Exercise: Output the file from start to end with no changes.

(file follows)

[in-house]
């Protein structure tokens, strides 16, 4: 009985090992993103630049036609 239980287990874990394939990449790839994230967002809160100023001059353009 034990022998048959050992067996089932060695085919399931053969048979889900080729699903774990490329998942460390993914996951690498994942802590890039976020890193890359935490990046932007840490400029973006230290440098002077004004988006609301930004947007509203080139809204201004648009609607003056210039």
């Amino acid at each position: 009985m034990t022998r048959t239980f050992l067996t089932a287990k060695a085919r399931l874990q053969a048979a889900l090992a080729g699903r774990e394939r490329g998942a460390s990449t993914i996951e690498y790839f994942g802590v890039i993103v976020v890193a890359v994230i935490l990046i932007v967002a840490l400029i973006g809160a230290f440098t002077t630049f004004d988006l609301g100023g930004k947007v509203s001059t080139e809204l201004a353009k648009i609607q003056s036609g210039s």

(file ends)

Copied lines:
[in-house]
């Protein structure tokens, strides 16, 4: 009985090992993103630049036609 239980287990874990394939990449790839994230967002809160100023001059353009 034990022998048959050992067996089932060695085919399931053969048979889900080729699903774990490329998942460390993914996951690498994942802590890039976020890193890359935490990046932007840490400029973006230290440098002077004004988006609301930004947007509203080139809204201004648009609607003056210039």
């Amino acid at each position: 009985m034990t022998r048959t239980f050992l067996t089932a287990k060695a085919r399931l874990q053969a048979a889900l090992a080729g699903r774990e394939r490329g998942a460390s990449t993914i996951e690498y790839f994942g802590v890039i993103v976020v890193a890359v994230i935490l990046i932007v967002a840490l400029i973006g809160a230290f440098t002077t630049f004004d988006l609301g100023g930004k947007v509203s001059t080139e809204l201004a353009k648009i609607q003056s036609g210039s």